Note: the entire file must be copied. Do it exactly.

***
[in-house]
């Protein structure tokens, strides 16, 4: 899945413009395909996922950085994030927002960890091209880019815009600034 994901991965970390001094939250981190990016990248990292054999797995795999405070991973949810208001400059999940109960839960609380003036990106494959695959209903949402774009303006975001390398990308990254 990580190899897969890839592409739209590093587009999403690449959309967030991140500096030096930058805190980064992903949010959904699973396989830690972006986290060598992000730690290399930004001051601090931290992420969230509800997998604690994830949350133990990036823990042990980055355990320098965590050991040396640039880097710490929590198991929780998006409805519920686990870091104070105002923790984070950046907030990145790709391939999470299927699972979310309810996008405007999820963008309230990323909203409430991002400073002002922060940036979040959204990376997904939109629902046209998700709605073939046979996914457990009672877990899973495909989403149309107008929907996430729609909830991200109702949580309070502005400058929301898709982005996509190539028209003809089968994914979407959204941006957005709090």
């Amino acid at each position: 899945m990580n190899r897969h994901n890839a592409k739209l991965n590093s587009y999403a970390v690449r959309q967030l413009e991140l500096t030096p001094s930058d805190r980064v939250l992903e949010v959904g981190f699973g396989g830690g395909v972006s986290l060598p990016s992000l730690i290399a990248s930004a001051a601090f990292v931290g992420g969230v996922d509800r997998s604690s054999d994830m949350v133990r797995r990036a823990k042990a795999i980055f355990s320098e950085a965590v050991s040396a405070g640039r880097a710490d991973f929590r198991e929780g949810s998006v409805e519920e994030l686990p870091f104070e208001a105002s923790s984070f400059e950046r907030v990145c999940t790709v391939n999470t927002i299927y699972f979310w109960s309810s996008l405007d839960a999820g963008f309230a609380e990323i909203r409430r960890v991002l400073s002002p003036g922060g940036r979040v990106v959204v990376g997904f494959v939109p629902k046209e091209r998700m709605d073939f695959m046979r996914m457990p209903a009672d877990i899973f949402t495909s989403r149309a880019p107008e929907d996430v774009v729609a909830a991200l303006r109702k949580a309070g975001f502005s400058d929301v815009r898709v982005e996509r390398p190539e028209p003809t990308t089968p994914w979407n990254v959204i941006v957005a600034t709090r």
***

[in-house]
């Protein structure tokens, strides 16, 4: 899945413009395909996922950085994030927002960890091209880019815009600034 994901991965970390001094939250981190990016990248990292054999797995795999405070991973949810208001400059999940109960839960609380003036990106494959695959209903949402774009303006975001390398990308990254 990580190899897969890839592409739209590093587009999403690449959309967030991140500096030096930058805190980064992903949010959904699973396989830690972006986290060598992000730690290399930004001051601090931290992420969230509800997998604690994830949350133990990036823990042990980055355990320098965590050991040396640039880097710490929590198991929780998006409805519920686990870091104070105002923790984070950046907030990145790709391939999470299927699972979310309810996008405007999820963008309230990323909203409430991002400073002002922060940036979040959204990376997904939109629902046209998700709605073939046979996914457990009672877990899973495909989403149309107008929907996430729609909830991200109702949580309070502005400058929301898709982005996509190539028209003809089968994914979407959204941006957005709090």
């Amino acid at each position: 899945m990580n190899r897969h994901n890839a592409k739209l991965n590093s587009y999403a970390v690449r959309q967030l413009e991140l500096t030096p001094s930058d805190r980064v939250l992903e949010v959904g981190f699973g396989g830690g395909v972006s986290l060598p990016s992000l730690i290399a990248s930004a001051a601090f990292v931290g992420g969230v996922d509800r997998s604690s054999d994830m949350v133990r797995r990036a823990k042990a795999i980055f355990s320098e950085a965590v050991s040396a405070g640039r880097a710490d991973f929590r198991e929780g949810s998006v409805e519920e994030l686990p870091f104070e208001a105002s923790s984070f400059e950046r907030v990145c999940t790709v391939n999470t927002i299927y699972f979310w109960s309810s996008l405007d839960a999820g963008f309230a609380e990323i909203r409430r960890v991002l400073s002002p003036g922060g940036r979040v990106v959204v990376g997904f494959v939109p629902k046209e091209r998700m709605d073939f695959m046979r996914m457990p209903a009672d877990i899973f949402t495909s989403r149309a880019p107008e929907d996430v774009v729609a909830a991200l303006r109702k949580a309070g975001f502005s400058d929301v815009r898709v982005e996509r390398p190539e028209p003809t990308t089968p994914w979407n990254v959204i941006v957005a600034t709090r």